In the 2000s, the term ‘food porn’ was coined, and celebrity chefs were branching out to campaign for healthier school dinners, animal welfare and food-waste reduction. The prepacked sandwich market, first established in the 1980s, was shaken up by the launch of prepack sushi, and Heston Blumenthal’s Fat Duck restaurant introduced the country to ‘modernist cuisine’ and the triple-cooked chip. While the convenience food industry continued to grow, a counter movement for ‘clean eating’ emerged and a quiet resurgence of artisan bread and British farmhouse cheese took hold in some quarters. As well as looking abroad for inspiration for new tastes and techniques, the 2000s were also marked by a growing interest and appreciation of British food traditions and native ingredients, as well as a tongue-in-cheek appreciation of classic dishes and condiments like prawn cocktail, steak Dianne, fish fingers and Heinz Salad Cream, with their nostalgic associations.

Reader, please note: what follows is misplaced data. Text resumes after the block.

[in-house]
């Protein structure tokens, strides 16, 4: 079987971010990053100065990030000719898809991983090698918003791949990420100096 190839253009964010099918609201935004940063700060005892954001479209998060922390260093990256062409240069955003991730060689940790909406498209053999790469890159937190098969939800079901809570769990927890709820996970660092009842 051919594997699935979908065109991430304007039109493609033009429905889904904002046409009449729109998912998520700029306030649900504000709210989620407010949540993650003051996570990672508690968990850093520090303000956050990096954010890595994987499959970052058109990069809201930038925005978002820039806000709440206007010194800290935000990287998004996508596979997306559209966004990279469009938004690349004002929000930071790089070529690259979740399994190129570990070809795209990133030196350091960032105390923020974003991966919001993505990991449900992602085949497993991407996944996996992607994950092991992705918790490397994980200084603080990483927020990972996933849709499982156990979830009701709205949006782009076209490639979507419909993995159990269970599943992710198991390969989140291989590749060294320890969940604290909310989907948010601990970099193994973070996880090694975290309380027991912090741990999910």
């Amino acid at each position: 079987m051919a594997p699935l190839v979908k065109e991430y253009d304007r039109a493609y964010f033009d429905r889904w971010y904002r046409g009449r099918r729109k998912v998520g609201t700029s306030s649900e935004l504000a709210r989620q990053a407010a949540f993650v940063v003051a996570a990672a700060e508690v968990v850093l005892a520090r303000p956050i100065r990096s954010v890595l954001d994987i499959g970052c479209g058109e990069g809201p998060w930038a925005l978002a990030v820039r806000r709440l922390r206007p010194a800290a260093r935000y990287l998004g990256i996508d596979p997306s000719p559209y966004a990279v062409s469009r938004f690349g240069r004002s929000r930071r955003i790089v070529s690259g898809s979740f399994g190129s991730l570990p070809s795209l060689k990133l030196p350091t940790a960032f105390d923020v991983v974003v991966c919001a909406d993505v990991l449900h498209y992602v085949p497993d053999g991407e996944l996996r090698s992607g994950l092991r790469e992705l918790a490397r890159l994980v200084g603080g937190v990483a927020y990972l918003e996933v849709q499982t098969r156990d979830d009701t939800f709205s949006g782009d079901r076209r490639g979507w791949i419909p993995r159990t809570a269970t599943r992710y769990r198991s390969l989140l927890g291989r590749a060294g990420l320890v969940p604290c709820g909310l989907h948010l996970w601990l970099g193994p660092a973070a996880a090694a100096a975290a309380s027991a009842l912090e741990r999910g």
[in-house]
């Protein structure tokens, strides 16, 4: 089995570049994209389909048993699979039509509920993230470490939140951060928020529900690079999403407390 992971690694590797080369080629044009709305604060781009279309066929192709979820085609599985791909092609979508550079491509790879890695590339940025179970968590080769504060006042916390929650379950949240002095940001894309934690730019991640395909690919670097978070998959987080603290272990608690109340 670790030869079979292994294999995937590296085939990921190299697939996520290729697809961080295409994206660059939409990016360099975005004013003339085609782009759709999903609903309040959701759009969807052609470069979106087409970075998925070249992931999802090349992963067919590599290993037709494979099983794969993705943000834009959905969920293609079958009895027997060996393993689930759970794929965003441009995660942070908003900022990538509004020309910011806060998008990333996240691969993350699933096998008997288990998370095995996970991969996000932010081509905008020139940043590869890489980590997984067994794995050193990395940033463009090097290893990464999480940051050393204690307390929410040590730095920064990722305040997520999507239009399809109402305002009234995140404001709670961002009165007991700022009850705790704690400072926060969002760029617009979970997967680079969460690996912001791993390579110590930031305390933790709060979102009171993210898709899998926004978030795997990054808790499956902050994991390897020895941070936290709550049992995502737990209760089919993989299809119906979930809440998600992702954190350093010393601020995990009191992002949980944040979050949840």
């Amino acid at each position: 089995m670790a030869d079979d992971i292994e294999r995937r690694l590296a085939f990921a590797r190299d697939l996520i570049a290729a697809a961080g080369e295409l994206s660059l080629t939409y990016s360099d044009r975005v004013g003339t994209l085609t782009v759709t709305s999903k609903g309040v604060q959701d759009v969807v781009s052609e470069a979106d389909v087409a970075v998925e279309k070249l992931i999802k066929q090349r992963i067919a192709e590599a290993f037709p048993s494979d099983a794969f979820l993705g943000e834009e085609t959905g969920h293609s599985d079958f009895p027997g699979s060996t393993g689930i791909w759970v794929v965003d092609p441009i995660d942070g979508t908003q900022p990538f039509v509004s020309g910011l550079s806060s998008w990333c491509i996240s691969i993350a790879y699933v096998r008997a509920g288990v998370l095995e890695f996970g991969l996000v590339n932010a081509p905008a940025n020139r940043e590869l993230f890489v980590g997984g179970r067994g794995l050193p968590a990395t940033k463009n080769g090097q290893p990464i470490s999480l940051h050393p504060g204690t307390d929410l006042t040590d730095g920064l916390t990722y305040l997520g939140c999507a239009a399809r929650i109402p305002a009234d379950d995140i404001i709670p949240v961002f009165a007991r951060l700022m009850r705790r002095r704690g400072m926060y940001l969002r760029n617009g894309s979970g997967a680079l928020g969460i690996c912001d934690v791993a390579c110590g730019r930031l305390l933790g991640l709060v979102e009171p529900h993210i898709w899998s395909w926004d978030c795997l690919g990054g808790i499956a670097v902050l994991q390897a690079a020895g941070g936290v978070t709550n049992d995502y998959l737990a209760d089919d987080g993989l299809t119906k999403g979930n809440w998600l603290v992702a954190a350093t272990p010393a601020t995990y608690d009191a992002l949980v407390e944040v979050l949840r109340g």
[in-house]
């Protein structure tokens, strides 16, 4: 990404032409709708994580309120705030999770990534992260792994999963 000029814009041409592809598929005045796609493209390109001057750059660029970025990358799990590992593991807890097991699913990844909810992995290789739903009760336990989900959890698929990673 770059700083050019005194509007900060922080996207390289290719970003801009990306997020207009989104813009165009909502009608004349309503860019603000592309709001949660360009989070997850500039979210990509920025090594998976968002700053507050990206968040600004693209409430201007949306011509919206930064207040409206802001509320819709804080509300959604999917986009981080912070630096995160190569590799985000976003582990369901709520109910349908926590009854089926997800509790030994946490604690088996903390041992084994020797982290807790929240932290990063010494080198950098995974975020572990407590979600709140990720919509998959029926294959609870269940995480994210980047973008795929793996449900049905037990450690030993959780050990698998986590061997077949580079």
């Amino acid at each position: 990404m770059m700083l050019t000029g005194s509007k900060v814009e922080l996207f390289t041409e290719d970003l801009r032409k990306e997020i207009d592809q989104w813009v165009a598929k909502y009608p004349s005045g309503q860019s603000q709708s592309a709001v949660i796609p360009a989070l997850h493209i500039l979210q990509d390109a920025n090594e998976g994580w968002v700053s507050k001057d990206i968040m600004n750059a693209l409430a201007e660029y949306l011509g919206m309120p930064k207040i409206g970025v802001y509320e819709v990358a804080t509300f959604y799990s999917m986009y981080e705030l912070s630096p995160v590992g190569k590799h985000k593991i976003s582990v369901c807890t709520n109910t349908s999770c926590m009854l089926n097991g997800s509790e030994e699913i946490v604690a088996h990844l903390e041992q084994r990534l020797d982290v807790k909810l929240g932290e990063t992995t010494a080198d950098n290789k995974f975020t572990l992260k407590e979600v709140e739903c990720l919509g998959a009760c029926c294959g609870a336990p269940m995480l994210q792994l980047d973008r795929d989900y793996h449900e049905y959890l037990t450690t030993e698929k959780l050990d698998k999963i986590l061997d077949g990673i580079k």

So far, food trends in the 2010s have been dominated by concern about public health and the environment, and a related flourishing of vegetarian and vegan food. Our curiosity about world cuisines continues, with people exploring the foods of Korea, Nigeria and Ghana via street food markets and pop-ups. This looks set to be a decade when the way we shop changes too – delivery services are expanding and not just from supermarkets but for restaurants, fresh ready-to-cook meal solutions and farm schemes. While we’re more experimental and open to new tastes than ever before, we’re also drawn to comforting foods which remind us of the past and connect with our personal, social and cultural memories, hence the ongoing trend for nostalgic foods we’re currently seeing.